There is a recognized need for community-based responses to environmental change that integrate local understandings of risk and vulnerability. Yet the potential for fair adaptation is intimately linked to how different perceptions of environmental change and risk are treated. There is, however, little empirical evidence of the extent and nature of variations in risk perception in and between different community settings.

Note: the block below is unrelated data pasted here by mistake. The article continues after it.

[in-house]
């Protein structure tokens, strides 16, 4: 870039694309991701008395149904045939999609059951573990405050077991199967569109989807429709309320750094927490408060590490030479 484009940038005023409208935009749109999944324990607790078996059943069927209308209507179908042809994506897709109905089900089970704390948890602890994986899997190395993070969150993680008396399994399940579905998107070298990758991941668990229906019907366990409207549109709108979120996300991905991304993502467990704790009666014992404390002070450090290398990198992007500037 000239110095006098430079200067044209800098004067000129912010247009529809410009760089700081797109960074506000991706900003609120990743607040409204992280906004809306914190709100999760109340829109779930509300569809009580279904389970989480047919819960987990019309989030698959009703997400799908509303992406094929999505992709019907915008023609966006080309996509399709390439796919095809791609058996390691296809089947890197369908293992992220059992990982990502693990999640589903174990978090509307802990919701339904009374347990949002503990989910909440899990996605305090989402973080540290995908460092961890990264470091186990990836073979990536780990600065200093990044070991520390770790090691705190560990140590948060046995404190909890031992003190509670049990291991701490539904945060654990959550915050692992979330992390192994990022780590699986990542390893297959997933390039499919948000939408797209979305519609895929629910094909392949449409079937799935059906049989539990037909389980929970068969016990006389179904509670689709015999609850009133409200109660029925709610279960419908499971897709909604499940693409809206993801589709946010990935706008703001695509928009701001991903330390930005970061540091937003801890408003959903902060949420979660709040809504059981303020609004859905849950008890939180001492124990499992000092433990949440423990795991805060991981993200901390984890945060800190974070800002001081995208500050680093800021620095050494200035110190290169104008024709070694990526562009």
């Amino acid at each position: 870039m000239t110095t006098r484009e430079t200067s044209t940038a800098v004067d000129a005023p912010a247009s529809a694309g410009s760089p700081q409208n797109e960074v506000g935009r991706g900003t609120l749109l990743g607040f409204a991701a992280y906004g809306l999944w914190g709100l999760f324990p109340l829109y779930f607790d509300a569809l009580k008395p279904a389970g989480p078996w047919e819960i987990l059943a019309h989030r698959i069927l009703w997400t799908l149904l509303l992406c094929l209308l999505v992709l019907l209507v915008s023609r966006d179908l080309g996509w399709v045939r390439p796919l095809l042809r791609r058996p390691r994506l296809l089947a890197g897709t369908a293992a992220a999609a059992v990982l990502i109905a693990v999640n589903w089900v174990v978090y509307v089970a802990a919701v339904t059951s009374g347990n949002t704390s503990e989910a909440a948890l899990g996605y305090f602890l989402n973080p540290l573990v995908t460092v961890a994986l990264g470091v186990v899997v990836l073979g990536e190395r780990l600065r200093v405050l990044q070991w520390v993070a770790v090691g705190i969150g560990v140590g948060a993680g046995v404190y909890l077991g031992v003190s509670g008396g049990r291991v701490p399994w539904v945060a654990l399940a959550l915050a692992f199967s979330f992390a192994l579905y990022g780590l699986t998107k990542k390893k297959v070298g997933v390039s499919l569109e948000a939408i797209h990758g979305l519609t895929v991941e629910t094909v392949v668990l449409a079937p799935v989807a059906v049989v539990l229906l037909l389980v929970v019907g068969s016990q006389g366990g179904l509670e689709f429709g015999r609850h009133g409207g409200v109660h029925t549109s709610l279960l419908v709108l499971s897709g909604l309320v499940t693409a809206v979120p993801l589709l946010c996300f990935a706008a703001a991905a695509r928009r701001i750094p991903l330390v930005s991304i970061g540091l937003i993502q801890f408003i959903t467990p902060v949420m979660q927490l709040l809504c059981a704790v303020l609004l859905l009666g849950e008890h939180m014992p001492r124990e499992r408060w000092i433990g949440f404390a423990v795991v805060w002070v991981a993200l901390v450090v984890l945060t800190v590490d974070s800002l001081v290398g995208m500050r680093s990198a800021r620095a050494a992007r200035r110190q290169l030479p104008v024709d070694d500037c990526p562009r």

This paper relies on data from 231 semi-structured interviews conducted in nine communities in Western Province, Solomon Islands, to statistically model different perceptions of risk and change within and between communities. Overall, people were found to be less likely to perceive environmental changes in the marine environment than they were for terrestrial systems. The distance to the nearest market town (which may be a proxy for exposure to commercial logging and degree of involvement with the market economy), and gender had the greatest overall statistical effects on perceptions of risk. Yet, the authors also find that significant environmental change is underreported in communities, while variations in perception are not always easily related to commonly assumed fault lines of vulnerability. The findings suggest that there is an urgent need for methods that engage with the drivers of perceptions as part of community-based approaches. In particular, it is important to explicitly account for place, complexity and diversity of environmental risk perceptions, and they reinforce calls to engage seriously with underlying questions of power, culture, identity and practice that influence adaptive capacity and risk perception.
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